That’s not the hallmark of a superpower or independent state.

Declaration of Dependence

The Israeli government’s failure to act independently and forcefully is not confined to security issues and international relations.

The failure of a majority right-wing government to pass a comprehensive package of sorely needed judicial reforms in 2023 obstructed Israel’s efforts to escape the jaws of an activist left-wing court for years to come. An independent country does not allow its elected government to be straightjacketed by a holdover attorney general from a previous government whose main interest is protecting her power. Here, it should be duly noted that Attorney General Gali Baharav-Miara not only won’t argue on behalf of the Netanyahu government when the High Court of Justice holds hearings on a new chareidi draft law; she also places severe limitations on the outside counsel the government hires to represent it.

Israel’s lack of independence starts at ground level. When low-cost Arab labor became available after the June 1967 Six Day War, Jewish employment in construction plummeted. Contractors who became overly reliant on Arab or foreign labor, mainly for the initial stages of construction, are paying the price now that West Bank and Gaza Arabs are banned from entering Israel and many foreign workers have fled for safer shores. Many of the skilled Jewish construction workers are on reserve duty and unavailable for work. As a result, the Central Bureau of Statistics reported last month that new housing starts declined by almost 24% in the fourth quarter of 2023.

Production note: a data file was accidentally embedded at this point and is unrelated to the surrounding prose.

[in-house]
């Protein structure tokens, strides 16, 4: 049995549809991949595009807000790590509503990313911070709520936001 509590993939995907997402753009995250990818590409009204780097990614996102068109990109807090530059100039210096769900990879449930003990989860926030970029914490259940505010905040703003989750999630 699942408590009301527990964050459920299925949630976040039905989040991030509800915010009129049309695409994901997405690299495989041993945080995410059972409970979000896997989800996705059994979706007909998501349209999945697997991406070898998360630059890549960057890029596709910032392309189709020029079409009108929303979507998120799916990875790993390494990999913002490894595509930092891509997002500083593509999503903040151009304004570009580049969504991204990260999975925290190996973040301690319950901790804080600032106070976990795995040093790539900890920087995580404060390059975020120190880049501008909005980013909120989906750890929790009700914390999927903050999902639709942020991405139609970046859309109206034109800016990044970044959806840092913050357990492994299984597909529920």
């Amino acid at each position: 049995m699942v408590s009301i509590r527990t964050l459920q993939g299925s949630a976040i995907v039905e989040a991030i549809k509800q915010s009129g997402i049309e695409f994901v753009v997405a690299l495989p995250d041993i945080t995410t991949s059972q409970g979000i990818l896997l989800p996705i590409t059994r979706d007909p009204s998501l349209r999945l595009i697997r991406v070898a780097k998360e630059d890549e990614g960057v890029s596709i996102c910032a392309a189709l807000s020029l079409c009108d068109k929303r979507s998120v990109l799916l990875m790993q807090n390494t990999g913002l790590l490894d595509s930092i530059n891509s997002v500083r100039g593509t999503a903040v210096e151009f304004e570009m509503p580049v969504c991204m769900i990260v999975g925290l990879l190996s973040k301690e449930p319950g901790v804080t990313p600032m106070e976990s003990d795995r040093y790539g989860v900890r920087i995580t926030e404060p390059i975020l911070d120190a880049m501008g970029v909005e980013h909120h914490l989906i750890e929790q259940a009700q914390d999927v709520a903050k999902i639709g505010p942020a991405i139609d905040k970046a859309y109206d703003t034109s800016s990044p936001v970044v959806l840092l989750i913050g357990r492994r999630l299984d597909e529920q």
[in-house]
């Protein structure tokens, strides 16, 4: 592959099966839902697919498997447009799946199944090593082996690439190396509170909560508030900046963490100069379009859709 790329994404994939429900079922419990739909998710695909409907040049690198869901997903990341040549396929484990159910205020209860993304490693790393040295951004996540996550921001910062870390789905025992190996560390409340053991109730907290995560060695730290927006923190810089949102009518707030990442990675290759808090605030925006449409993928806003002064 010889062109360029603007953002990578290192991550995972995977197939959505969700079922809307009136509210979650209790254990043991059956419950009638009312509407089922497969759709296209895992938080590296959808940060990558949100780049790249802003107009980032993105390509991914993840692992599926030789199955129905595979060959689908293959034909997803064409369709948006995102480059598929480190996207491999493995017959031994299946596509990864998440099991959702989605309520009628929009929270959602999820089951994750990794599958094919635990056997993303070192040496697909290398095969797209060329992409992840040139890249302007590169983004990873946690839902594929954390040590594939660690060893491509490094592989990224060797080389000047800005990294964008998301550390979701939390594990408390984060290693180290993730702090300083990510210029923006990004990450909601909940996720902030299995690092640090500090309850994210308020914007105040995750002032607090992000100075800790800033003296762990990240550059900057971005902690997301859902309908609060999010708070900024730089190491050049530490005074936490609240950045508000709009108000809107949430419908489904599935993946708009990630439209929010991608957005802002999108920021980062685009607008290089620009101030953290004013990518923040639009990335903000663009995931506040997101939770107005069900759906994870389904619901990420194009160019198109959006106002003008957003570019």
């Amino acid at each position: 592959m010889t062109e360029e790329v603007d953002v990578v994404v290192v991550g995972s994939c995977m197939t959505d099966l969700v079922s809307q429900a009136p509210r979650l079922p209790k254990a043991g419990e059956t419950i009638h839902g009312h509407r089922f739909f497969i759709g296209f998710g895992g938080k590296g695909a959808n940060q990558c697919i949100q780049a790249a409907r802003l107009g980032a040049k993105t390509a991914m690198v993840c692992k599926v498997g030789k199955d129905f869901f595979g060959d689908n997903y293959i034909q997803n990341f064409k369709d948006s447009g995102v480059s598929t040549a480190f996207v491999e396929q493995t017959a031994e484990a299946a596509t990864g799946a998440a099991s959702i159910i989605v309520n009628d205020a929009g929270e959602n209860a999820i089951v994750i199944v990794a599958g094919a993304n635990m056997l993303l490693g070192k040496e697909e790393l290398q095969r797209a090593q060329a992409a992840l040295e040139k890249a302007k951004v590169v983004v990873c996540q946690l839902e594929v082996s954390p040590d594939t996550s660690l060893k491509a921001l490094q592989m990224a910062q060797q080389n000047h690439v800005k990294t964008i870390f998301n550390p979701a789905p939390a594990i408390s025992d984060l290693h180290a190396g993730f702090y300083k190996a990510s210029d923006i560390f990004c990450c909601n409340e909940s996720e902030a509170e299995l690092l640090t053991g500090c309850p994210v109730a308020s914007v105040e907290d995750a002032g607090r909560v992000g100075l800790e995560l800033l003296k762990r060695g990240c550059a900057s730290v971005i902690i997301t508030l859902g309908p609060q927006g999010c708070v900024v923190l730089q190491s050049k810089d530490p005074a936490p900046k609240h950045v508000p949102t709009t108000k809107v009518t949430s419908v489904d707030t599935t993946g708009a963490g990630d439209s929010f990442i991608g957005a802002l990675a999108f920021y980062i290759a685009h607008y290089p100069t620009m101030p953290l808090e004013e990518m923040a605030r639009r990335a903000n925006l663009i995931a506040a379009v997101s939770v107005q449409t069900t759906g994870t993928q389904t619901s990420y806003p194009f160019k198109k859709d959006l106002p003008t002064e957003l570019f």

Despite Israel being on war footing, the Bank of Israel projects that the country’s economy will grow by 2% in 2024 and return to 5% growth in 2025, but that forecast assumes the war will gradually wind down by the end of this year.

The Trek toward Independence

Israel has its work cut out for it. It has lost a good deal of its independence — military, political, and economic — but there are ways in which the state can claw that back as it begins its 77th year.

Israel must wean itself from its near-total military dependence on the United States. Israel will soon face a renegotiation of its Memorandum of Understanding with the US. The current ten-year package that provides $3.8 billion in military aid and missile defense expires in October 2028. While that deal first took effect in October 2018, it had been signed two years earlier in 2016, which means that talks on the next package will likely begin in 2026, or the second year of the next administration.